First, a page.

NEW YORK – The use of CRISPR screens in cancer research is on the rise as investigators learn to use the technology to efficiently interrogate the genome to search for new druggable targets.
During the second virtual session of the American Association for Cancer Research's annual meeting on Monday, University of California, San Francisco researcher Alex Marson and Stanford University's Michael Bassik described the ways they're each using CRISPR as a tool to advance their research of how cancer behaves and how it can be treated.
In his talk, Marson discussed his use of CRISPR to understand how T cells and other immune cells work in the presence of cancer, and how to reprogram them in order to use them to treat cancer and other diseases. His group is working on a strategy to use CRISPR to knock useful genes into and out of immune cells in order to find new treatment targets. The researchers were able to characterize a small set of genes that made immune cells better at proliferating and killing cancer cells when they were knocked out.
In a session on high-throughput screening technology, Bassik discussed his group's use of CRISPR to create 3D models of cancer in a scalable and efficient way. The researchers used CRISPR to knock out genes in lung cancer 2D models and compared them to the 3D models they'd created, finding that the 3D model was better able to recapitulate relevant phenotypes in a mouse xenograft model. They also discovered a novel gene that they believe is important for the growth of lung cancer tumors.
As he kicked off his presentation, Marson noted that medicine is moving beyond small molecules and other biologics to treat disease, and is moving into genetically modified human cells with new properties, which are emerging as a new class of treatment for cancer and other diseases. This is already happening in the clinic with CAR T cells, which are basically human T cells taken out of a person's circulation, modified outside of the body with clinical grade viruses, and then reinfused into patients to treat certain cancers.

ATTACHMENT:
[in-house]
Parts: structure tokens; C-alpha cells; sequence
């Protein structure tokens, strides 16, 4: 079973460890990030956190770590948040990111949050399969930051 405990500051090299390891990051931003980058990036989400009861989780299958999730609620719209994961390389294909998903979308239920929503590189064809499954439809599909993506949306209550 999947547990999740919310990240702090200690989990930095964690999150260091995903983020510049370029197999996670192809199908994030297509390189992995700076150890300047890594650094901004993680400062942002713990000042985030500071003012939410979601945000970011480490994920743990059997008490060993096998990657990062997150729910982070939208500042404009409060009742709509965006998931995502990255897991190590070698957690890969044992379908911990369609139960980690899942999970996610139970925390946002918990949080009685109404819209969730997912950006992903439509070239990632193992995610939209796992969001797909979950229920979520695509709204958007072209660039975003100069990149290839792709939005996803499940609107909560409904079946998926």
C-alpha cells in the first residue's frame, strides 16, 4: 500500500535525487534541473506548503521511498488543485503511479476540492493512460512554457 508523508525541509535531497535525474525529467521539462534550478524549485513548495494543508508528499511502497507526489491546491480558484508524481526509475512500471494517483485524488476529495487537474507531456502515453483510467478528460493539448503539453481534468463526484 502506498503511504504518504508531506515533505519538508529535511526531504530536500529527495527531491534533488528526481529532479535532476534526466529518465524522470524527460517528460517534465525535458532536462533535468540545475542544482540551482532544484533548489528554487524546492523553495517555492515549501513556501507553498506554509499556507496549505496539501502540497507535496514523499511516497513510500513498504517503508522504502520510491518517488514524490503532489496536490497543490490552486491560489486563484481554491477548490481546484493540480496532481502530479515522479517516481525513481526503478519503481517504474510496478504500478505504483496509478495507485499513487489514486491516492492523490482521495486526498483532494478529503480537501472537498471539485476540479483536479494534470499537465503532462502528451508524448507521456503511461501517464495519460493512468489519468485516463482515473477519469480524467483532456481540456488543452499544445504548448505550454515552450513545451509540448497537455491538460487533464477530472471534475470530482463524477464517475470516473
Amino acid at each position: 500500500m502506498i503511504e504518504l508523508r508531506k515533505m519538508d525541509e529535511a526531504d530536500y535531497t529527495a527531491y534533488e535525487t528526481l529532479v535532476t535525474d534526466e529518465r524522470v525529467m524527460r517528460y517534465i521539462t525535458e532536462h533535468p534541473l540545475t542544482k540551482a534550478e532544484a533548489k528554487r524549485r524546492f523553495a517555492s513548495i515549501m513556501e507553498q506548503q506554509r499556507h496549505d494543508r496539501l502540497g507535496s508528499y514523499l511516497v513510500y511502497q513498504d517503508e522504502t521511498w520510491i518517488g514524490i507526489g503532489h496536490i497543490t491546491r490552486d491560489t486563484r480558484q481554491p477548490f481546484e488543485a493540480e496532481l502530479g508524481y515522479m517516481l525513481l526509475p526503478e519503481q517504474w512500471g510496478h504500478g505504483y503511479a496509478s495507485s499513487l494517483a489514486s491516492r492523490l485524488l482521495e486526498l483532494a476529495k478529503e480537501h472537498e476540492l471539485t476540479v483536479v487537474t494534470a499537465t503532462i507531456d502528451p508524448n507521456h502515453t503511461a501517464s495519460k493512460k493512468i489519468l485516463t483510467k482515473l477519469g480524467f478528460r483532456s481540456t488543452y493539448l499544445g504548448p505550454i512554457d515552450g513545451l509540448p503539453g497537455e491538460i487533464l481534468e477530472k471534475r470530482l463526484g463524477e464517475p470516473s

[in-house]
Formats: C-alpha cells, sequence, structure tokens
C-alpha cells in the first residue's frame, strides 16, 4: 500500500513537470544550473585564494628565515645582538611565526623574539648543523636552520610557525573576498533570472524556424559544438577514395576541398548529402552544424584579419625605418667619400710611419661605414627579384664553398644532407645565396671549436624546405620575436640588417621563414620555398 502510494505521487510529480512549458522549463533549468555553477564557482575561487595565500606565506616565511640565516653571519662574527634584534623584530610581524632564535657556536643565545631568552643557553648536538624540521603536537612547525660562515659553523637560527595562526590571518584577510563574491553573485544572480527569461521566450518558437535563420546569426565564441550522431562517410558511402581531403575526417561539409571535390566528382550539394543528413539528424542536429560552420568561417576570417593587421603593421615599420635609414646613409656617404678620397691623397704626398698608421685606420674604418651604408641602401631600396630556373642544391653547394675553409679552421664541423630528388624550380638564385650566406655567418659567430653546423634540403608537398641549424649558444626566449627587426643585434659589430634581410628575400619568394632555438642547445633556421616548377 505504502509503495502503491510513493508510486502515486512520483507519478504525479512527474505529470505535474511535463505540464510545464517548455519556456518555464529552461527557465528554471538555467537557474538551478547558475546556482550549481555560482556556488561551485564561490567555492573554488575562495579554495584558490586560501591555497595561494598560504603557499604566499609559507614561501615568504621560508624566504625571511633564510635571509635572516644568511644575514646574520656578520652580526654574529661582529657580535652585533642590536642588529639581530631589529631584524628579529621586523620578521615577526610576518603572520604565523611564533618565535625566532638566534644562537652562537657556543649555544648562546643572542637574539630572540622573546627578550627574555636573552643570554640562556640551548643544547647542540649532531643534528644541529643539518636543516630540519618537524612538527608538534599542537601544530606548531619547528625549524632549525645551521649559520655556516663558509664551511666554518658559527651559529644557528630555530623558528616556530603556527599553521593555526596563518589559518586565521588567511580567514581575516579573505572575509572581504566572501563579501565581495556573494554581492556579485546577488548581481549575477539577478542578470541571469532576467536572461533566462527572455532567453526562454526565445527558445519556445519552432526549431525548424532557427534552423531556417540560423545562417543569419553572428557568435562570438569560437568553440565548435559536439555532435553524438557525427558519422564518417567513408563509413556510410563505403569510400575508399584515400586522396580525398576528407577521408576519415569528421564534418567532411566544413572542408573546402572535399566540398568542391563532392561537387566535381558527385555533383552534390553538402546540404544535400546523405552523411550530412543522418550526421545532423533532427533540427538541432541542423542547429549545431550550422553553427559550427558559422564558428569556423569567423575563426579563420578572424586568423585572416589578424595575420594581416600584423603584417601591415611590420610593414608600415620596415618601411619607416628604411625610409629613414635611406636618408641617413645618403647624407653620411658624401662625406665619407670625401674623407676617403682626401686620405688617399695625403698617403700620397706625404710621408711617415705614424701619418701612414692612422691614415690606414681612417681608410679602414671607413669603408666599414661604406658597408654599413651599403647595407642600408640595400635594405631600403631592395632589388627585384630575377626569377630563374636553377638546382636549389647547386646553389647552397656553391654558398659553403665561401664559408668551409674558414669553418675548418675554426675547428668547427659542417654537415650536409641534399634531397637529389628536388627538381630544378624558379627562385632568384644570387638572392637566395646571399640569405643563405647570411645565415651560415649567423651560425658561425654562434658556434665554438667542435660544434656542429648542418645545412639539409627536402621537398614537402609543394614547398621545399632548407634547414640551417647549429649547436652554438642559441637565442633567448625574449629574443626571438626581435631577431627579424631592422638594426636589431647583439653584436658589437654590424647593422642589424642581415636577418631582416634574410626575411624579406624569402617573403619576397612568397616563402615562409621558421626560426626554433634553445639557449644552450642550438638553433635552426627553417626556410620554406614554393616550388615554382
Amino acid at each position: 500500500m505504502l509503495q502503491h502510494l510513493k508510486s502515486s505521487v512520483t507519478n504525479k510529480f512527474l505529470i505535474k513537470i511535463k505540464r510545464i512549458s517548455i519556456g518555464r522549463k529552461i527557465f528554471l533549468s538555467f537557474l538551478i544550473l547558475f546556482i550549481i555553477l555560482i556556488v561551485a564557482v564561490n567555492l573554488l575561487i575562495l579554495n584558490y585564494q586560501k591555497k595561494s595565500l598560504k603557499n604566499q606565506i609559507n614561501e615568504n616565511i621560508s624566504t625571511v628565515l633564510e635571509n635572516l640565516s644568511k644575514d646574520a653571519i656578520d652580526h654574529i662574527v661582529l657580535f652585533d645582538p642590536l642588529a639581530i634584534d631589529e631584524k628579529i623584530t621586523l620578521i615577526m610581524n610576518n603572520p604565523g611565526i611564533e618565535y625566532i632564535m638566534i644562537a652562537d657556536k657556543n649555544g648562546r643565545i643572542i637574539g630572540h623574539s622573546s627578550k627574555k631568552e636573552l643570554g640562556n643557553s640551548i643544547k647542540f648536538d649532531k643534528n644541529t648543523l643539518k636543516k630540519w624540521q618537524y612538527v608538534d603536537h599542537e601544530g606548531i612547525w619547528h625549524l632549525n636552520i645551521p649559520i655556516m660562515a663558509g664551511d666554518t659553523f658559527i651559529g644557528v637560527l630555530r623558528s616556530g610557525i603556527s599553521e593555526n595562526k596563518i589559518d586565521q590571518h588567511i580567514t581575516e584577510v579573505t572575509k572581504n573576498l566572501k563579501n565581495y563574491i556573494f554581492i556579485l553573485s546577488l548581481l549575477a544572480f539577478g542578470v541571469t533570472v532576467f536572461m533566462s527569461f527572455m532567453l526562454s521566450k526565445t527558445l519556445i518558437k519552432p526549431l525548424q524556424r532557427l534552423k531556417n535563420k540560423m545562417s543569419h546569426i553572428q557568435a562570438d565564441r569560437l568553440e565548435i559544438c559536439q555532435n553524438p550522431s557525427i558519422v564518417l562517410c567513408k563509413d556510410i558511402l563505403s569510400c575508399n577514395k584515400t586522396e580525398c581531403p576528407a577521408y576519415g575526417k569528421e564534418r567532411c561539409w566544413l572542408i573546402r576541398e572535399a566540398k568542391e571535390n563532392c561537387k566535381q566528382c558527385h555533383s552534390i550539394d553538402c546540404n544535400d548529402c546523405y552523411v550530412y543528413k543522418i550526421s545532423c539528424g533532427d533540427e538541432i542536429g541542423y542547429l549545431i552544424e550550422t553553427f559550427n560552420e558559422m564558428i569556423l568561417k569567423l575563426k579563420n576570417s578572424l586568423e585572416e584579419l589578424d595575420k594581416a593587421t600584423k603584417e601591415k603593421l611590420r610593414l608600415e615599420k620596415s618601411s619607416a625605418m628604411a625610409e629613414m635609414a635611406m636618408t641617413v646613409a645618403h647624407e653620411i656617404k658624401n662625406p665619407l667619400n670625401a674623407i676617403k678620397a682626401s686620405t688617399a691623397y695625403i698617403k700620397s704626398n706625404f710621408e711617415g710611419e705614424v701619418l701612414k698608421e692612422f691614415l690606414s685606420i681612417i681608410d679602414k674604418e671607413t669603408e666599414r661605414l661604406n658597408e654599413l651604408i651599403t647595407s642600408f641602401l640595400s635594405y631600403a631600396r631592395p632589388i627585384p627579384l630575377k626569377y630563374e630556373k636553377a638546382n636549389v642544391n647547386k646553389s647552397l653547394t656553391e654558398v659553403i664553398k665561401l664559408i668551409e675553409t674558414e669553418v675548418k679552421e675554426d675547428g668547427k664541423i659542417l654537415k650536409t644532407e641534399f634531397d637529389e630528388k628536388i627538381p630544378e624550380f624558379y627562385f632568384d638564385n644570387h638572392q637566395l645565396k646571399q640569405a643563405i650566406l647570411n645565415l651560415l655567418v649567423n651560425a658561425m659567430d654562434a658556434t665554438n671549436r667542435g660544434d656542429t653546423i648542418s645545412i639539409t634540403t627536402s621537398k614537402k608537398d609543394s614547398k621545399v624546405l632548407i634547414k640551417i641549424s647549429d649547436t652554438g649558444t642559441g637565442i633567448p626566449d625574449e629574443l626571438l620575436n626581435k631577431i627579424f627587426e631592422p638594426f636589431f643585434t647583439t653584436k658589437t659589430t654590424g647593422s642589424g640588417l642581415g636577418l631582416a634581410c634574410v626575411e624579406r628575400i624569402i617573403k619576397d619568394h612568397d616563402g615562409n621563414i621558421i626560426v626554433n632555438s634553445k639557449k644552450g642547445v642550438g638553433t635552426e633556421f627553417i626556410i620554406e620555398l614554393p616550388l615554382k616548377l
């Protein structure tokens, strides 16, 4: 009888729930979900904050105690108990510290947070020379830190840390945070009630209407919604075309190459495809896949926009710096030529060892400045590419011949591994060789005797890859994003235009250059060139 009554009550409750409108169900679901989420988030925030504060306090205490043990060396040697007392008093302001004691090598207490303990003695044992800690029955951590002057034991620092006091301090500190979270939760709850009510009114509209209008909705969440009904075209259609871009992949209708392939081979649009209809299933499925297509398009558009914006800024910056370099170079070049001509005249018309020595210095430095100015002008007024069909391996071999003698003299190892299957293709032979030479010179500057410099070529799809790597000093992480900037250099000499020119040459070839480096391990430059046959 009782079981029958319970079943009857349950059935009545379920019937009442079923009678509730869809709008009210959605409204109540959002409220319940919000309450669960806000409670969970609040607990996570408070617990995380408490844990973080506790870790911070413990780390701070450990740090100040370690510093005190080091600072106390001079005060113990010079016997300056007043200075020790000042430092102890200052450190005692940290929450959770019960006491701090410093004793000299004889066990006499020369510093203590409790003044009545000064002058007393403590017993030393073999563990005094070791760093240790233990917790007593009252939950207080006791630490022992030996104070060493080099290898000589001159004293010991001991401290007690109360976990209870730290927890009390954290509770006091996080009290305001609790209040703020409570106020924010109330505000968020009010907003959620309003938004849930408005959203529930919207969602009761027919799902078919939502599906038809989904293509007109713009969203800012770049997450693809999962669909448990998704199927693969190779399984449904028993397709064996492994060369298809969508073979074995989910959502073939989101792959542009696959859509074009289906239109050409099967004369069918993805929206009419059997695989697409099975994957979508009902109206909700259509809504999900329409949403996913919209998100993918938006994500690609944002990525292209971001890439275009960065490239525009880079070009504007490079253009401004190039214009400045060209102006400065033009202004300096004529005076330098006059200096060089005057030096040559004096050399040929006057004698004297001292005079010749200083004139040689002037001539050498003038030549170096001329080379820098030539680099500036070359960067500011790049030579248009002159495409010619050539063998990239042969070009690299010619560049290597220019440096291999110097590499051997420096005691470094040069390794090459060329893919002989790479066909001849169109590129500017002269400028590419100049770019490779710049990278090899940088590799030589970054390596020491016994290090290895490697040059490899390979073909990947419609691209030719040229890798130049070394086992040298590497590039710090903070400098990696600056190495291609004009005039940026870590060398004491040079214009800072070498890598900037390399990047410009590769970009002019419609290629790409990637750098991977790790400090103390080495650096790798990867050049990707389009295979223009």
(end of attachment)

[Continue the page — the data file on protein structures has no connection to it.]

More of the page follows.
Although the US Food and Drug Administration has approved two different CAR T cell treatments in the past few years, Marson said, this class of drugs has certain limitations: they only work for hematological cancers, but not solid tumors, and they're also very expensive because of complications in manufacturing the cells and the viruses that are needed for the modifications. Further, Marson said, the viruses themselves can be imprecise — they insert transgenes into non-target sites in the genome.
CRISPR, however, offers more flexibility and precision, especially as researchers learn more about how to efficiently insert pieces of DNA into the genome through the process of homology-directed repair (HDR) in order to reprogram functional properties of the cell. In January, Marson and his colleagues published a study in Nature Biotechnology in which they described a new delivery strategy to get a CRISPR editing complex into cells that enhanced HDR efficiency approximately two- to fourfold, and yielded approximately two to six times as many viable edited cells across multiple genomic loci in diverse cell types, including various types of T cells.
This type of system can be used to test T cell function for target discovery, and to change the cells' functions as well, Marson said.
In solid tumor cancers, the tumors suppress T cell functions in the body, and there are metabolites in the tumor microenvironment, such as adenosine, that further limit the function of T cells. Using the CRISPR system they'd developed, Marson and his colleagues set up an experiment to systematically knock out one gene at a time in T cells to see if there was one particular knockout that could make the cells most effective to kill cancer cells.
Specifically, they wanted to see if they could make the cells more proliferative when they were restimulated by knocking out certain genes. There are an enormous number of genes that hinder cell division when knocked out, Marson said. And indeed, the researcher found that many genes were essential for making cells divide properly. But they also found a less well-characterized set of genes that enhanced cell division when they were knocked out.
The researchers created T cell lines that had these specific genes knocked out in various combinations, mixed them with cancer cells, and found that one particular cell line with four genes knocked out was the best at killing cancer cells in vitro.